4. Give Gifts to Charity: If you list bequests for specific charities in your will (estate plan), those gifts reduce the overall value of your estate. This might be useful in bringing the total estate valuation below a specific threshold. Top of Form

Steps Involving Other Professionals

5. Set Up a Life Insurance Trust: The policy is out of your estate. It needs to be out of your name and in the trust for at least three years. Premiums are paid by the trust, not the individual. This keeps the proceeds from the policy out of your estate, reducing the taxable amount.

6. Obtain Second to Die Insurance: This can be a good vehicle for the life insurance trust. Two people, often spouses, are named on the insurance policy. It only pays off after the death of the second named individual.

7. Establish a Trust: You gift assets to a trust. The value is counted at that moment towards your estate and gift tax exclusion. Future appreciation after transfer isn’t your problem because the assets are out of your name. The key word with trusts is "irrevocable." You can’t change your mind and decide to spend the money. This is where you and your client get the lawyers.

8. Look into Key Man Insurance: The primary purpose is to create liquidity to allow the deceased partner’s heirs to be bought out. It’s a life insurance policy owned by the company. Upon the death of a partner, it pays out. The heirs receive money instead of an illiquid asset.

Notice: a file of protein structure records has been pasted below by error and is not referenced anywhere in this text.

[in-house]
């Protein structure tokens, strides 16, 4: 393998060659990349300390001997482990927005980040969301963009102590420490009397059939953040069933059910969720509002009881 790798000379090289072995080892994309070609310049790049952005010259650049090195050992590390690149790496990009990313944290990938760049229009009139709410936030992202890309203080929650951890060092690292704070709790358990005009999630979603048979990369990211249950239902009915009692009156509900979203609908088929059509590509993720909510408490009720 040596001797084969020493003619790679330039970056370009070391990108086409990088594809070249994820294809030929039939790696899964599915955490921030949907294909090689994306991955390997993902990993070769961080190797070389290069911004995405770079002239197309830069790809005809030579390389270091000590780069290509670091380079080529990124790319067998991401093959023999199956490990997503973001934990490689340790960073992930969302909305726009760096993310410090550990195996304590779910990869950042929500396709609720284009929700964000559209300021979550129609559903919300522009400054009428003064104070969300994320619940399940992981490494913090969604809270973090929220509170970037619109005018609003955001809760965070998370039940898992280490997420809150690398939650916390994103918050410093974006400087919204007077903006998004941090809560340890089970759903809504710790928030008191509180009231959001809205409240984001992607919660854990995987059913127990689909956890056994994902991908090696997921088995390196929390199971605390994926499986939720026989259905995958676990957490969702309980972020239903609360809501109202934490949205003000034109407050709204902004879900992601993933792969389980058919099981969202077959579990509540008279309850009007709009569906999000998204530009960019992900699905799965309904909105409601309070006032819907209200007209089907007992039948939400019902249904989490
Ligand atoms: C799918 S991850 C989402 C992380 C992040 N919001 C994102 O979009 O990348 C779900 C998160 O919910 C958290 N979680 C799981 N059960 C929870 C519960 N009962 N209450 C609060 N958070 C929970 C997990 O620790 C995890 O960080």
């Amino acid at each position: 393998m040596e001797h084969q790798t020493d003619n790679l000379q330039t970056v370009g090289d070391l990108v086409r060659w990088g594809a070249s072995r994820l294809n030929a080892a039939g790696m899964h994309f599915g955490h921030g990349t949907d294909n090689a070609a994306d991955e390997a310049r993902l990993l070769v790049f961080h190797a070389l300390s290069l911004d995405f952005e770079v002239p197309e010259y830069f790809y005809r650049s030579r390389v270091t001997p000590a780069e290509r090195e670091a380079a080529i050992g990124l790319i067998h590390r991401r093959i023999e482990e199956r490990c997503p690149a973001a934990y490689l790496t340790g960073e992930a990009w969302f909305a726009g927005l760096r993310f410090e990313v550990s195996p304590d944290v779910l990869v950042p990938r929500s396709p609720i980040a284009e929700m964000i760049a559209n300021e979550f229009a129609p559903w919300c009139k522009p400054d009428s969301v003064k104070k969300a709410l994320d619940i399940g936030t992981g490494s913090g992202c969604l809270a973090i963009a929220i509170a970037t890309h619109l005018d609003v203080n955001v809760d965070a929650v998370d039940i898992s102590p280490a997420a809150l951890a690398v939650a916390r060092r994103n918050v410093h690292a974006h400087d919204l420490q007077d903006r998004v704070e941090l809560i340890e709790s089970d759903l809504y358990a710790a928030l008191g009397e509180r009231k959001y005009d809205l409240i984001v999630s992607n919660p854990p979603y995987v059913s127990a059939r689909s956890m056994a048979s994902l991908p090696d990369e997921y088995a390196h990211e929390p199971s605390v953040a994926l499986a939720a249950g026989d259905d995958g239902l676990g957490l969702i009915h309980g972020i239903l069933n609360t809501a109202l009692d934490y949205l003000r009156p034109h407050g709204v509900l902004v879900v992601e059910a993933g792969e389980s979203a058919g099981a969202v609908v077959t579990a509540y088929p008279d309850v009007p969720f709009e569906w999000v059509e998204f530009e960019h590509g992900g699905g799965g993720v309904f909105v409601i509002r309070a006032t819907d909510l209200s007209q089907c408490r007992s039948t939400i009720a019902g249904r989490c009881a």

Complex Strategies

9. Relocate to a State with Low or No Estate Taxes: Your client might have earned their wealth in New York, New Jersey, or Connecticut. These are states where the estate tax bill can be substantial. People often establish residence in Wyoming, Florida or Nevada for this reason.

10. Set Up a Family Limited Partnership for Your Business: You take on family members as limited partners in your business under a new structure. As the general partner, you still run the business, but your ownership stake decreases because the limited partners have ownership stakes too. You could gift money ($15,000/$30,000, as indicated above) to help fund family member purchases. The business stays in the family, but you own a smaller proportion for estate tax purposes.

11. Open a Qualified Personal Residence Trust (QPRT): If you can put life insurance, stocks and other financial assets into a trust, why not real property? You can. The trust has a term, and you gift your home to it. That way, it’s out of your name and your estate. You live in the house rent free. When the term ends, the trust’s named beneficiaries get it. But, there is a drawback: If you die before the trust ends, the house goes back into your estate.

These are legal ways wealthy families have been able to keep wealth intact for generations.

Click here to read more articles written by Bryce Sanders.

Disclosures:

This document is provided for informational purposes only by Dunham & Associates Investment Counsel, Inc. solely in its capacity as a Registered Investment Adviser and should not be construed as legal and/or tax advice. Dunham & Associates Investment Counsel, Inc. does not provide tax, legal or accounting advice. This material has been prepared for informational purposes only, and is not intended to provide, and should not be relied on for, tax, legal or accounting advice. You should consult your own tax, legal and accounting advisors before engaging in any transaction.